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Archive for the ‘Writing’ Category

This post is from two years ago. It’s been sitting in my drafts folder, and I decided it was time to release it from purgatory.

I recently finished the re-imagined series Battlestar Galactica, an epic space opera that drew praise from a wide variety of viewers. I have also been on a Philip K. Dick binge of late, reading many short stories and several novels, including Do Androids Dream of Electric Sheep?, Ubik, and The Three Stigmata of Palmer Eldritch.

As a way of jotting down some of the thoughts I have running through my head, I want to try a short comparison of the criticisms that each face.

PKD’s greatest strength is his ability to weave intricate and complex plots in an effort to explore abstract philosophical ideas. One of the prime examples of this, highlighted in both Ubik and Stigmata, is the line between reality and illusion.

In the former, written in the same year as Electric Sheep, Dick tells a story in which the characters are never sure who is dead and who is alive. In Stigmata, a similar problem occurs, this time on the basis of drugs that create hallucinations that eventually make their way into sober reality. The characters are never sure if they are under the effect of the drug, seeing manifestations of Palmer Eldritch at the most inopportune moments.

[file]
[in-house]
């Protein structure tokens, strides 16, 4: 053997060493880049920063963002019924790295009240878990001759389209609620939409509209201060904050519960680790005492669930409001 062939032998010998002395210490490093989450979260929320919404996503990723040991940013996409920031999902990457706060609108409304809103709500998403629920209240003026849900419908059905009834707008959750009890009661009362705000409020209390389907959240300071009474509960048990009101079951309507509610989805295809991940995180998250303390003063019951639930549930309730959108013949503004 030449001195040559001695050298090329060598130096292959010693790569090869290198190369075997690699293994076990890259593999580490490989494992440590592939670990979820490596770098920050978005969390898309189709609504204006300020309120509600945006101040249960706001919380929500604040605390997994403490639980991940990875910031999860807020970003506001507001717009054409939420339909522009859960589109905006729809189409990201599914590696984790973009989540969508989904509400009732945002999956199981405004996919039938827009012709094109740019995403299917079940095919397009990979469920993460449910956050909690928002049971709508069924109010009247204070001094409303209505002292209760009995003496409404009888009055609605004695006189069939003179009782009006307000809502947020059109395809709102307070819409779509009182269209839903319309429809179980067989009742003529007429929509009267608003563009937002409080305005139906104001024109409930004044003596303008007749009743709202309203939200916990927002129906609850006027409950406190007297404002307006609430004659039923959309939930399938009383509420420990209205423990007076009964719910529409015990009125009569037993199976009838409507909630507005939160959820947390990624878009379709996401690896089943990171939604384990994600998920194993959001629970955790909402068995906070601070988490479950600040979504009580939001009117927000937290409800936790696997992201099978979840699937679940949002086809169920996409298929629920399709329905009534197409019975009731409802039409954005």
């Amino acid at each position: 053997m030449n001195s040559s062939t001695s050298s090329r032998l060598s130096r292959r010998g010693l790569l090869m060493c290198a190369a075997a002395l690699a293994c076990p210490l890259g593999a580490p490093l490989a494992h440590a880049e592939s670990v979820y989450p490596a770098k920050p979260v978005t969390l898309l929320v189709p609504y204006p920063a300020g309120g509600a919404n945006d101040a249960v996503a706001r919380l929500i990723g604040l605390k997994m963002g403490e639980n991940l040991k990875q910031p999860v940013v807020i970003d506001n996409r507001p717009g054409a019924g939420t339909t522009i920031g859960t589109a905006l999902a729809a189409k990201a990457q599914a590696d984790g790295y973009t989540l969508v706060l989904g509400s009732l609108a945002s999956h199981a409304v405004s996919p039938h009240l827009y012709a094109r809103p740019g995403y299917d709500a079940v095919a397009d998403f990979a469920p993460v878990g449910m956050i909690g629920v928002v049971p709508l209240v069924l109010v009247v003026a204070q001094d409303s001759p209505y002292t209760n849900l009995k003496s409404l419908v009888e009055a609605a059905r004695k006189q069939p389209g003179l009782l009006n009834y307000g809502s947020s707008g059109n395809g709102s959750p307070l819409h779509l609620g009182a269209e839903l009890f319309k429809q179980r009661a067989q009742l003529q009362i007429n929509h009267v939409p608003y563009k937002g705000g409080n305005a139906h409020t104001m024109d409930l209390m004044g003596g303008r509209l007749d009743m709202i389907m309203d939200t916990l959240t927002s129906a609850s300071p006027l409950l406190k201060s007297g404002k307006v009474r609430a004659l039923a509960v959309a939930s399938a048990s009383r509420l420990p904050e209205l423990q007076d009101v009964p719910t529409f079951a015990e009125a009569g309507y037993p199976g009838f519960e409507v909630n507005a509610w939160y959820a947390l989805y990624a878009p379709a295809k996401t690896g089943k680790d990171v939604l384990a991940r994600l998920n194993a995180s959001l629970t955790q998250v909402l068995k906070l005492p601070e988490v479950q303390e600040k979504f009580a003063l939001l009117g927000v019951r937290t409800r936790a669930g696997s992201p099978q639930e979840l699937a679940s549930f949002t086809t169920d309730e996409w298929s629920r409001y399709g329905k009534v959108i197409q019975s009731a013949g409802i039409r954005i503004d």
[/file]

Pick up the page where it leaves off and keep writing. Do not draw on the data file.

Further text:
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Huff Po has a nice blog entry up on how to write an essay. Its worth reading for anyone who has to write anything, ever.

The blogger, Ryan Holiday, has a simple method he calls “The Spartan System.” There is nothing revolutionary here, I try to teach my students to write the same way, he has just presented it in a succinct way. Its like this:

Consider your introduction as the creator of the shape, and then the following paragraphs making up each side. They venture outwards when called to but never abandon the safety of the formation entirely. It is a process of constant realignment, maintaining the square at all cost. In terms of “writing” you need only to create a handful of original sentences for the entire essay: a thesis, a theme, a mini-thesis which begins each paragraph and a conclusionary sentence that says what it all means. Everything else is a variation of these four sentences in some way. Together they create the square, and the serves as the point of return..And so the reader always protected and the troops defend your point.

I think that anything we can do to be more intentional in our academic writing, the better the product. Too often are we forced to read ill-formed arguments, and I am not just talking about student papers.

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